The Original Killer App
For many years, researchers have attempted to explain the waves of innovation that crashed upon the West during the century and a half after 1700. From the steam engine to the industrial production of chemicals to the manufacture of machines with standardized parts, no sector of the economies of Britain, France and the United States was left untouched. Yet during this period, nowhere else in the world did anything similar occur. Could the explanation lie in a dominant new information technology – a killer app?
The standard account of the Industrial Revolution emphasizes the gradual evolution of institutions; for example, the rule of law and the recognition of property rights. From the late Middle Ages through the Early Modern period, it is argued, periods of economic growth allowed certain groups in Western society to wrestle privileges away from their sovereigns in return for tax revenues. Rising individual incomes in turn provided an incentive to substitute technology for human labor. However, this “institutional” argument cannot explain the spatial distribution of innovation during the century and a half in question. Between 1700 and 1850, fully 90 percent of the world’s important innovations were developed in three clusters of cities in central Britain, northern France and the north-eastern United States. What did these regions have in common that allowed them to diverge in such spectacular fashion from the rest of the world?
In The Singularity of Western Innovation: The Language Nexus, Leonard Dudley focuses on the effects of language standardization. Following Benedict Anderson (1991, 2006), he reminds us that virtually all of the books published in Britain, France and North America during the seventeenth century were produced in these three urban clusters. During the process, printers operating in decentralized fashion were able to standardize the written English and French languages and publish the results in the first monolingual dictionaries. Over the following years, largely through the school systems, these standardized written – and subsequently spoken – languages gradually spread from the printing centers to the rest of the population. This shock helps explain why after 1700, for the first time in human history, people from different backgrounds and different towns and cities repeatedly succeeded in cooperating to develop new technologies. A famous example is the collaboration of a Scot, James Watt, with a native of Birmingham, Matthew Bolton, to discover better ways of transforming heat from coal into mechanical energy through improvements to the steam engine.
Why did nothing similar occur in other three great Eurasian civilizations prior to the late twentieth century? The advantage of the West in standardizing its national languages, Dudley argues, was to have inherited a writing system that compressed the sounds of speech into a few dozen characters that could be reproduced cheaply with movable type. In China, it proved too costly to apply typography to the many thousands of different characters in Mandarin script. Under the block-printing system that the Chinese used instead, the high fixed cost of producing the first copy greatly reduced the number of books that could be issued economically. As for the Mughal and Ottoman Empires, they remained prisoners of scribes who had mastered an incompletely phonetic writing system that was difficult to reproduce satisfactorily in print.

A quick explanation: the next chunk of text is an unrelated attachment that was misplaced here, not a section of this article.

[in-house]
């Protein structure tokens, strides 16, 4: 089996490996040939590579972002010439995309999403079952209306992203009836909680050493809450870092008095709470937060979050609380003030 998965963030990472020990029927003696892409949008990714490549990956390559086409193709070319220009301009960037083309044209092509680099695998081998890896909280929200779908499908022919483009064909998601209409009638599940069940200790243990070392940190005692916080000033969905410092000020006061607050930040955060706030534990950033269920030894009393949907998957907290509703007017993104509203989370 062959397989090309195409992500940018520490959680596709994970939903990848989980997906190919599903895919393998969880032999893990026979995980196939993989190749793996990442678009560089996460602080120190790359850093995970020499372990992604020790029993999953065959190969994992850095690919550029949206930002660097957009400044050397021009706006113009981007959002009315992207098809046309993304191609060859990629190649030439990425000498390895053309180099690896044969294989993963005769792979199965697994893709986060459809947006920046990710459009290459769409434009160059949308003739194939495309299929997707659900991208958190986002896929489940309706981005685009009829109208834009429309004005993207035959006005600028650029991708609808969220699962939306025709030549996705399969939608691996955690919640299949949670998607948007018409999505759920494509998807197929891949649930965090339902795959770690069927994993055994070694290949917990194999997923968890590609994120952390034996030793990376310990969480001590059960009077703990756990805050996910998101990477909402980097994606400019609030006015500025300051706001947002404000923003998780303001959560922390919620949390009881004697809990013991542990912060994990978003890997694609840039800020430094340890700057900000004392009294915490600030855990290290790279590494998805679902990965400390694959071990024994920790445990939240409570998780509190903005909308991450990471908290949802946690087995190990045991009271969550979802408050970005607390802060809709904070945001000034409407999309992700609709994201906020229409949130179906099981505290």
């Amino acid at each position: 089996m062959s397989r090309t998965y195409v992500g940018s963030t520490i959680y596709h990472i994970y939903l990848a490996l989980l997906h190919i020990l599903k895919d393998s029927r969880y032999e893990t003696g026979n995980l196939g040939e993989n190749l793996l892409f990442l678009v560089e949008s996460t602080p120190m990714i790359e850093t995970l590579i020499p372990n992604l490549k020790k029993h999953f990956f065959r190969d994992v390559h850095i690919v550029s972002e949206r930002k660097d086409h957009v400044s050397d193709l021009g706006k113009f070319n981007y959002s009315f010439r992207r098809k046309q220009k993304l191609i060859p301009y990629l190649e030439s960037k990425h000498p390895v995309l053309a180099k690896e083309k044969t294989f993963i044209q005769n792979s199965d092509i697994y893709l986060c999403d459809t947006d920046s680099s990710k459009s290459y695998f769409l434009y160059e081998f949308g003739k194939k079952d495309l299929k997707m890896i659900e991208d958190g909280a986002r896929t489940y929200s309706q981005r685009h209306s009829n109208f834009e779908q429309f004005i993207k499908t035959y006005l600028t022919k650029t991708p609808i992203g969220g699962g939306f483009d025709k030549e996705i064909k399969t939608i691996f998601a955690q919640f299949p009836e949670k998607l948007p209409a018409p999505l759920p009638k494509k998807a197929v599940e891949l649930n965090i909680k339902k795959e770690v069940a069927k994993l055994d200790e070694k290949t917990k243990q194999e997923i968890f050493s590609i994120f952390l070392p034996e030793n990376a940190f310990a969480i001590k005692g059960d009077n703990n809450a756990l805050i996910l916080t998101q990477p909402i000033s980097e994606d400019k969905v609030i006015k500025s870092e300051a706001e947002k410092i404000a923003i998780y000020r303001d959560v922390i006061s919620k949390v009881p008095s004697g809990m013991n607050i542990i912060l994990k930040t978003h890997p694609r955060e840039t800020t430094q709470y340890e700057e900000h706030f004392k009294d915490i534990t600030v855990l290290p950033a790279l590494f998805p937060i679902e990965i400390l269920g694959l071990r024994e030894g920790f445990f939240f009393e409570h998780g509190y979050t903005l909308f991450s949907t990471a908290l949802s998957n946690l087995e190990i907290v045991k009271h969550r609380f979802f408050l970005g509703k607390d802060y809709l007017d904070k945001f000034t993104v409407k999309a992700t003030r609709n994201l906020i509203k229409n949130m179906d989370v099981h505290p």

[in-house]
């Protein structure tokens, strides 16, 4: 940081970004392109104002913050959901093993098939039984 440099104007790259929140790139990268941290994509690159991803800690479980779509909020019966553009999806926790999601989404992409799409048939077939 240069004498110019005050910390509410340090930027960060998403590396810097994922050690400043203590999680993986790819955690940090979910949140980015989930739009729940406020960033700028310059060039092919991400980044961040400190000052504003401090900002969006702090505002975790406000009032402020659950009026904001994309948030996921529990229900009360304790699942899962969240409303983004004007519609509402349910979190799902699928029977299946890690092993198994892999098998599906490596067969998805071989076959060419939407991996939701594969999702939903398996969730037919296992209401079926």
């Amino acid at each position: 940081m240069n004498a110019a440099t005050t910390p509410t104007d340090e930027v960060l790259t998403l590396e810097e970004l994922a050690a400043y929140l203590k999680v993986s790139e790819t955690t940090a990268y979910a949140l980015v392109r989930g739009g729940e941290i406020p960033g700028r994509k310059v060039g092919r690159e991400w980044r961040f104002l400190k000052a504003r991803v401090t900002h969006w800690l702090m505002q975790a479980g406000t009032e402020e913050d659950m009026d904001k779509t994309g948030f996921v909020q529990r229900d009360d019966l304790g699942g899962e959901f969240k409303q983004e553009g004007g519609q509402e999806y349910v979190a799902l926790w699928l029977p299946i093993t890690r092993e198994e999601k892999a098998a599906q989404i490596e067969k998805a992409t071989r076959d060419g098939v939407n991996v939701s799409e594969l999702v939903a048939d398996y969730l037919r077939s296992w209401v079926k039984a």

Applied to Europe and its extensions alone, language standardization led to unprecedented divergence between the great civilizations. Dudley suggests that in the West, the three centuries after 1600 were characterized by forces of nationalism, industrialism and imperialism. In Britain, France and the United States, powerful national states emerged. Through innovations to industrial production, their citizens grew increasingly wealthy. When equipped with spinoffs from these new technologies, their military expeditions were able to defeat much larger Asian forces. By the end of the Industrial Revolution, most subjects of the Ottoman, Indian and Chinese Empires were in fact living under Western tutelage. The age of globalization had begun.
Benedict Anderson, Imagined Communities: Reflections on the Origin and Spread of Nationalism, London: Verso, 1991, 2006.
Leonard Dudley is Honorary Professor at the Université de Montréal, Canada. He received his PhD in economics from Yale University, USA, and his principal research interest is technological change. He is the author of The Singularity of Western Innovation: The Language Nexus (Palgrave Macmillan, 2017).